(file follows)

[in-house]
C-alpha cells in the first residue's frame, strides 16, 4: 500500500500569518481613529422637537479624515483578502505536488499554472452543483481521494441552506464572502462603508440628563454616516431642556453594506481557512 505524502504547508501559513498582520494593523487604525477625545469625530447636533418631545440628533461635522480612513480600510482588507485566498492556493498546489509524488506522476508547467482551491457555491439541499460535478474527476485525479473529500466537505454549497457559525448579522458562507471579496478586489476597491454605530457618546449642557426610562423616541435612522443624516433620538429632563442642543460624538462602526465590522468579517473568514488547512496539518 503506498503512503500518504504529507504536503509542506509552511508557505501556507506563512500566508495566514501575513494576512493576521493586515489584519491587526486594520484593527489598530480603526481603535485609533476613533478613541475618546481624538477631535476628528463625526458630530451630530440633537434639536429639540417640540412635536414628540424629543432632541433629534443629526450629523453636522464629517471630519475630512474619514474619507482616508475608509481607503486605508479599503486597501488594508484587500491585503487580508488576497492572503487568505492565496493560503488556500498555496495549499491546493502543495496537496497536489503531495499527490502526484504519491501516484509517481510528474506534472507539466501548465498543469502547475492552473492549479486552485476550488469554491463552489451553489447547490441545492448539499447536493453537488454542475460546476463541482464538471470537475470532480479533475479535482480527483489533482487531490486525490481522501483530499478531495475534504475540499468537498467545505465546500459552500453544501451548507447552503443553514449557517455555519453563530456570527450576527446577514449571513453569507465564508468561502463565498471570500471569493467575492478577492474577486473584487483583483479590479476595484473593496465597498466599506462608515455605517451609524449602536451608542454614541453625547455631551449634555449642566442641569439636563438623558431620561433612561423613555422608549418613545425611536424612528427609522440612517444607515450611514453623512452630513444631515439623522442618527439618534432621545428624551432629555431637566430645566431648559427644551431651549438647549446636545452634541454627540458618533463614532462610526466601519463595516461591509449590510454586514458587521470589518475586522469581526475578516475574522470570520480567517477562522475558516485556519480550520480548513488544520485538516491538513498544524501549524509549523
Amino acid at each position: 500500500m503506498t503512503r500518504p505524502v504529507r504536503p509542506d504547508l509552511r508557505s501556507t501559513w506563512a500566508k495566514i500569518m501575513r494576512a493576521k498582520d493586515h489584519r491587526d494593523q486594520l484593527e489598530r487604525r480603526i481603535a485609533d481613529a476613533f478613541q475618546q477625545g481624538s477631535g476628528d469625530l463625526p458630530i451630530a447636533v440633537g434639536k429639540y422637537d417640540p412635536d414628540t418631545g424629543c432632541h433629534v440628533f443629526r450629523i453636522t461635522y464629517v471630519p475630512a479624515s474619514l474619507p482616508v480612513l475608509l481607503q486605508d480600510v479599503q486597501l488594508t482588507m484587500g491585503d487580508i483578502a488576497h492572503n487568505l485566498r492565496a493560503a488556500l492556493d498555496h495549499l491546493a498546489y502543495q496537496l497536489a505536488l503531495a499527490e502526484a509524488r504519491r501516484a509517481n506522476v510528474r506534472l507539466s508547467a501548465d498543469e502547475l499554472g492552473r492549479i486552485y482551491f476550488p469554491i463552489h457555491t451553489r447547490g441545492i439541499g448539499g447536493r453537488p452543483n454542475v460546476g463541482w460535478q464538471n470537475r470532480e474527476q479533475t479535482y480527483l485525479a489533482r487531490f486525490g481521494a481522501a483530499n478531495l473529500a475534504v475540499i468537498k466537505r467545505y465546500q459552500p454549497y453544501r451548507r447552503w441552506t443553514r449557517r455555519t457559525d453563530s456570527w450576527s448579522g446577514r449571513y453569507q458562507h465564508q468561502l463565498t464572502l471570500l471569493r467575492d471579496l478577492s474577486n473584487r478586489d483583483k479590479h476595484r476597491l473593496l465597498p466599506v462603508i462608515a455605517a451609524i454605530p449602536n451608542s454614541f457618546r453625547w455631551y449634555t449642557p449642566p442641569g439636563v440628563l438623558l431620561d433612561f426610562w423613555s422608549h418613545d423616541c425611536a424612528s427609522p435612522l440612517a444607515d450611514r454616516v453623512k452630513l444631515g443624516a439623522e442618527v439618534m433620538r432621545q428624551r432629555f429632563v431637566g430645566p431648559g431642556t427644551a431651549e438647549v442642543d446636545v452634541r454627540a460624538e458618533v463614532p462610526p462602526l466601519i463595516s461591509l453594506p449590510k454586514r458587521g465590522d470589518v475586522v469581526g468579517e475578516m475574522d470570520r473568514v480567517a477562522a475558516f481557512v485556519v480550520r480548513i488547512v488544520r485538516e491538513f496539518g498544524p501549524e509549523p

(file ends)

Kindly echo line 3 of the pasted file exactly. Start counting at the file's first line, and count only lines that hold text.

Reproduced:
Amino acid at each position: 500500500m503506498t503512503r500518504p505524502v504529507r504536503p509542506d504547508l509552511r508557505s501556507t501559513w506563512a500566508k495566514i500569518m501575513r494576512a493576521k498582520d493586515h489584519r491587526d494593523q486594520l484593527e489598530r487604525r480603526i481603535a485609533d481613529a476613533f478613541q475618546q477625545g481624538s477631535g476628528d469625530l463625526p458630530i451630530a447636533v440633537g434639536k429639540y422637537d417640540p412635536d414628540t418631545g424629543c432632541h433629534v440628533f443629526r450629523i453636522t461635522y464629517v471630519p475630512a479624515s474619514l474619507p482616508v480612513l475608509l481607503q486605508d480600510v479599503q486597501l488594508t482588507m484587500g491585503d487580508i483578502a488576497h492572503n487568505l485566498r492565496a493560503a488556500l492556493d498555496h495549499l491546493a498546489y502543495q496537496l497536489a505536488l503531495a499527490e502526484a509524488r504519491r501516484a509517481n506522476v510528474r506534472l507539466s508547467a501548465d498543469e502547475l499554472g492552473r492549479i486552485y482551491f476550488p469554491i463552489h457555491t451553489r447547490g441545492i439541499g448539499g447536493r453537488p452543483n454542475v460546476g463541482w460535478q464538471n470537475r470532480e474527476q479533475t479535482y480527483l485525479a489533482r487531490f486525490g481521494a481522501a483530499n478531495l473529500a475534504v475540499i468537498k466537505r467545505y465546500q459552500p454549497y453544501r451548507r447552503w441552506t443553514r449557517r455555519t457559525d453563530s456570527w450576527s448579522g446577514r449571513y453569507q458562507h465564508q468561502l463565498t464572502l471570500l471569493r467575492d471579496l478577492s474577486n473584487r478586489d483583483k479590479h476595484r476597491l473593496l465597498p466599506v462603508i462608515a455605517a451609524i454605530p449602536n451608542s454614541f457618546r453625547w455631551y449634555t449642557p449642566p442641569g439636563v440628563l438623558l431620561d433612561f426610562w423613555s422608549h418613545d423616541c425611536a424612528s427609522p435612522l440612517a444607515d450611514r454616516v453623512k452630513l444631515g443624516a439623522e442618527v439618534m433620538r432621545q428624551r432629555f429632563v431637566g430645566p431648559g431642556t427644551a431651549e438647549v442642543d446636545v452634541r454627540a460624538e458618533v463614532p462610526p462602526l466601519i463595516s461591509l453594506p449590510k454586514r458587521g465590522d470589518v475586522v469581526g468579517e475578516m475574522d470570520r473568514v480567517a477562522a475558516f481557512v485556519v480550520r480548513i488547512v488544520r485538516e491538513f496539518g498544524p501549524e509549523p